Which spaghetti dish pairs best with a nice Chianti on Friday evening at 10:15 pm? For my money it would be a Sergio Leone Spaghetti Western. If you have ever seen the first 15 minutes of Once upon a Time in the West, you would agree. Recipe for a great opening scene:
1 desolate landscape shot in wide angle
1 lonely train station
3 grizzled outlaws
1 tough good guy
1 persistent fly
1 squeaky windmill
a few creaky door hinges
some dripping water
1 unforgettable harmonica solo
You get the picture. Some of the most iconic movie images of the American West came to us from the imagination of the late Italian film director, Sergio Leone. (Think: Clint Eastwood as The Man with No Name.) As someone who did not have much direct experience in America, what did Mr. Leone know about us that we did not know ourselves? Most of what he knew about America came from Hollywood movies, many of them Westerns and it is this genre that he used to tell his American stories of rugged individualism on the frontier, the struggle of good versus evil, and the promise of a better life in a new land. In my mind, his Westerns can hold their own with those of John Ford and Howard Hawks, two of America’s greatest directors.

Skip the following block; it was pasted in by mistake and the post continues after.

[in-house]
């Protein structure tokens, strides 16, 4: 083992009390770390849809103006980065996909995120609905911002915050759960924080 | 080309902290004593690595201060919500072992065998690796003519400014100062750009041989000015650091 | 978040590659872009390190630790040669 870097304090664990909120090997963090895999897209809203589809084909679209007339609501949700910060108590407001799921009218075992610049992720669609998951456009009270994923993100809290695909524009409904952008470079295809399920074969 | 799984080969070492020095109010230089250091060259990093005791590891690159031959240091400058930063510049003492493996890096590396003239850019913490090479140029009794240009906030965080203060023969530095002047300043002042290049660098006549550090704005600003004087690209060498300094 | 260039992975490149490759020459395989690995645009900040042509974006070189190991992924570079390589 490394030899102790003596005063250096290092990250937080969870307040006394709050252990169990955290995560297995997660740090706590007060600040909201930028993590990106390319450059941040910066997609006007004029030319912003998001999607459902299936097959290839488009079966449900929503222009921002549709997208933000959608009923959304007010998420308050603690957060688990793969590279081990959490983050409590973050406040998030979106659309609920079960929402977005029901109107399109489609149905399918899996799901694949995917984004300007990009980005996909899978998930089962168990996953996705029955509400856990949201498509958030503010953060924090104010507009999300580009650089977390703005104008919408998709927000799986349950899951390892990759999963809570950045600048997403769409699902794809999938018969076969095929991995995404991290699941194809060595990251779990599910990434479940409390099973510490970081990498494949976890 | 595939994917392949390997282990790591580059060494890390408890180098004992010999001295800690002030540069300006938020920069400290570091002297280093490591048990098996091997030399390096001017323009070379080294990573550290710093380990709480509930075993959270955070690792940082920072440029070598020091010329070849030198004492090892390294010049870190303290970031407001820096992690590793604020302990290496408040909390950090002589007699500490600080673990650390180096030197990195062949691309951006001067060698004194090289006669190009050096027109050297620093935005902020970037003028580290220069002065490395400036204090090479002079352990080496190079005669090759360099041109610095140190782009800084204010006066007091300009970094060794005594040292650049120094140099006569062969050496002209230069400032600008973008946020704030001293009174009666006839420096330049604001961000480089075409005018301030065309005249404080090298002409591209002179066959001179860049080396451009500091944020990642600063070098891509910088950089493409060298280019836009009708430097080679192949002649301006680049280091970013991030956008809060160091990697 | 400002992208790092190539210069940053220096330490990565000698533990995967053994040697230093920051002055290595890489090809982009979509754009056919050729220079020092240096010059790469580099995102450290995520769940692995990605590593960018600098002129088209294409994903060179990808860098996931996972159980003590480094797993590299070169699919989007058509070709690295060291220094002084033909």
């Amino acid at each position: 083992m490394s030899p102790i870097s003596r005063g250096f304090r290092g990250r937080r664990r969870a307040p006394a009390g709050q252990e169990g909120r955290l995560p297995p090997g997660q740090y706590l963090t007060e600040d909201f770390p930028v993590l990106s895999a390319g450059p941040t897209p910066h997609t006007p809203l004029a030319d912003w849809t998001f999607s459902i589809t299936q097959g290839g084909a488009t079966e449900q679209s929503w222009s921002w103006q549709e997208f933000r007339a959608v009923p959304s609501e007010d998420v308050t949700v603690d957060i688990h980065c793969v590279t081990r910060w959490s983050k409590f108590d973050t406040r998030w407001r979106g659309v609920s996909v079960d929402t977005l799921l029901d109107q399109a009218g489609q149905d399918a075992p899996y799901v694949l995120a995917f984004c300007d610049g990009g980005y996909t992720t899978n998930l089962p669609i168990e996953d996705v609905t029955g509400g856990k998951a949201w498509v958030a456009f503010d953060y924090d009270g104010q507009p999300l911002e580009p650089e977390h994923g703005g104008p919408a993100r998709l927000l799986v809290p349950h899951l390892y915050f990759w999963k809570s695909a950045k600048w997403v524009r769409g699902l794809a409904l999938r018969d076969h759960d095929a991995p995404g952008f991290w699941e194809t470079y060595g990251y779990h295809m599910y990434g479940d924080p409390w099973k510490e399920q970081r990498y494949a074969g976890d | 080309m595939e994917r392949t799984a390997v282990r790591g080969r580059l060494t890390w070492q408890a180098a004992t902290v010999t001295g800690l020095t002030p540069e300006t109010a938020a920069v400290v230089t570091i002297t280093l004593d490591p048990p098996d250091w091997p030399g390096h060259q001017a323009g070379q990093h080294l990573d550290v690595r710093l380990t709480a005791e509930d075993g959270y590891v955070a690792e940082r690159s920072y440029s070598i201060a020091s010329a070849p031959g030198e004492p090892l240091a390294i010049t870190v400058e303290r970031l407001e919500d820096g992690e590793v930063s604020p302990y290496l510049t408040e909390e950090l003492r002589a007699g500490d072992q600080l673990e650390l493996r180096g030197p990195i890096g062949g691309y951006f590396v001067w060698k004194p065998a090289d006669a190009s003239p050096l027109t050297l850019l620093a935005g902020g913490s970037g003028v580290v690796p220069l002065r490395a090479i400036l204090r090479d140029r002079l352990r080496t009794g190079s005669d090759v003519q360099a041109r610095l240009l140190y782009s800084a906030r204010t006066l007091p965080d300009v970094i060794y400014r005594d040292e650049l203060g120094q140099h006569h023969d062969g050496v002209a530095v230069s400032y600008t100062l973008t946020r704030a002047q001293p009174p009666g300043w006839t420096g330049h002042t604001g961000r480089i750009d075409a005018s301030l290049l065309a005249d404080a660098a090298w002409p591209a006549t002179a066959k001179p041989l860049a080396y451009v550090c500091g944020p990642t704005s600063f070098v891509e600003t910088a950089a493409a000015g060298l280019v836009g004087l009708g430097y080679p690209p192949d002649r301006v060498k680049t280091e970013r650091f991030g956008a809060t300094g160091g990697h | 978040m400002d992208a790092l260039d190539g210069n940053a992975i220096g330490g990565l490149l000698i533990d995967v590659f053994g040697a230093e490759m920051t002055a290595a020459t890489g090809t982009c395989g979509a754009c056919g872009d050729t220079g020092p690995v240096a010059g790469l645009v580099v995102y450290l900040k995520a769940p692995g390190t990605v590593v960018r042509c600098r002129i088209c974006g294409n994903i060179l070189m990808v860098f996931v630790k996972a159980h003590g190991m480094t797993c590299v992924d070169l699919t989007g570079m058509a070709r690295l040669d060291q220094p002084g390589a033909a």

How lucky for us that Leone’s classmate in school was the great composer, Ennio Morricone. His spare, haunting music echoes through the empty desert as the perfect complement to Leone’s lonely, wide-angle landscapes. This is not grand opera. It is the sound of an unforgiving landscape, stripped down to its bare bones. Even without seeing them, we know that the vultures are circling. Sometimes it is not ourselves but the outsider who sees us as we are. Leone’s vision of the promise of America may not have been much different from that of my Nonno and Nonna, who came here so many years ago to find a better life. And when this Italian American granddaughter watches a Leone western, she feels right at home.